Lectures

At the end of the nineteenth century, Vermeer's Girl with a Pearl Earring sold for a pittance, an unknown work by an artist who was only beginning to achieve recognition. Today it is revered as a great masterpiece, so famous that it is recognizable by its title alone, with the name of its maker being almost superfluous. This lecture examines the reasons this image resonates so profoundly with contemporary audiences.
 

October 3, 2013
The Center for the History of Collecting at The Frick Collection celebrates the inauguration of its Fellows Program with a lecture Start Again: Collections and Memory by Edmund de Waal, author of The Hare with Amber Eyes: A Hidden Inheritance.

This lecture examines David d'Angers's monumental commissions of the 1820s and 1830s in relation to the Bourbon Restoration, the July Monarchy, and the politics of public memory. It also will consider the sculptor's relationship to the period's architects and their collaborative work on the transformation of urban space in Paris.
 

Dutch genre paintings of the seventeenth century show individuals in domestic settings going about their daily activities, such as letter writing, eating and drinking, or making music. Many of these seemingly straightforward scenes, however, contain moral lessons that are difficult for us to decipher today.

Noted art critic and historian Hans den Hartog Jager interviewed Dutch photographer Rineke Dijkstra, known for her remarkable oeuvre of large-scale portraits, which were featured in a retrospective at the Solomon R. Guggenheim Museum last year. The artist discussed the relationship of contemporary photography and her own work to paintings by such artists as Rembrandt and Vermeer. 

―This program was made possible through the generous support of the Drue Heinz Trust.
 

The Royal Picture Gallery Mauritshuis combines a truly great collection of Dutch and Flemish paintings with the spectacular setting of a seventeenth-century city palace in the historic center of The Hague. This lecture traces the history of the Mauritshuis's collection and the building that houses it, and offers a behind-the-scenes view of the current renovation and expansion of the museum.
 

The clocks in the exhibition Precision and Splendor reflect some of the major debates about time that have occurred over the last five hundred years. This lecture discusses the relevance of the exhibited clocks  to our understanding of some of the great historic changes in timekeeping, including the Gregorian calendar and the Counter-Reformation, the Copernican revolution, the replacement of solar time with mean time, and the French Revolution's failed experiment with decimal time.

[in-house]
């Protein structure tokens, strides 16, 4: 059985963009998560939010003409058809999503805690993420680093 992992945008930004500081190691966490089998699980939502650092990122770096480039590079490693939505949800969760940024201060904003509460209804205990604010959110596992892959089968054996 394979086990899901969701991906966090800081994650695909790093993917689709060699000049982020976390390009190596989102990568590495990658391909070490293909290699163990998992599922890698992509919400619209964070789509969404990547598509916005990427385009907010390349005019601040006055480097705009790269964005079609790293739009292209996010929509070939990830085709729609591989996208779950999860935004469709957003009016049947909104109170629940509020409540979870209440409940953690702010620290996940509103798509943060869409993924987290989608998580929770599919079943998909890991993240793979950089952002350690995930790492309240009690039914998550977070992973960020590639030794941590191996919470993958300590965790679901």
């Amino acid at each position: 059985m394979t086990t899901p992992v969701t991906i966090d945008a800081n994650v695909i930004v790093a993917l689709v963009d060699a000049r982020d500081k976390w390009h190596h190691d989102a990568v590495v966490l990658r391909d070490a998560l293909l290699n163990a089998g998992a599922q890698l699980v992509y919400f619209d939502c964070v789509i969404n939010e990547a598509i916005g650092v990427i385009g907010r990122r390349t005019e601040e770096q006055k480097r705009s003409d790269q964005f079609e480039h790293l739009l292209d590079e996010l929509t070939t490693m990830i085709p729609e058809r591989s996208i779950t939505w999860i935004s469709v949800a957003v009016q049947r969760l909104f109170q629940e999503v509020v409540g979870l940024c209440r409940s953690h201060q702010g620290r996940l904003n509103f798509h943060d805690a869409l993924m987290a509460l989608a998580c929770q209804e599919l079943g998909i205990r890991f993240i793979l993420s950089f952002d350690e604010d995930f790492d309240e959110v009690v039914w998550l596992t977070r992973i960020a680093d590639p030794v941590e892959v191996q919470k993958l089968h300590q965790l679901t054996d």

Dorothy Johnson explores the significance of David d'Angers's public and private works, from medallions and busts to statues and statuettes of famous figures. In particular, she considers the ways in which David read and interpreted the world and the individuals who helped shape it as visible signs of a hidden language of nature and culture.
 

In a celebrated passage from his Histoire de la Révolution Française, historian Jules Michelet (1833–1867) asserted that the French Revolution left no lasting monuments, only empty space. Pierre-Jean David d’Angers (1788–1856), perhaps the greatest sculptor of the early nineteenth century, made it his life’s work to fill that void. This lecture follows David’s attempts to reinvigorate and adapt the notion of a historical monument to the new social and political landscape of modernity.

During a career spanning nearly sixty years, Piero della Francesca worked in almost every major center across the Italian peninsula, although nowhere did he accept more commissions than in Borgo San Sepolcro. Like his native city, Piero's paintings are possessed of a character that is neither Florentine nor Sienese but entirely unique. On the closing weekend of the special exhibition, the show's curator discusses Piero's career in Borgo and explores how some of his masterpieces created for that city reached American shores.

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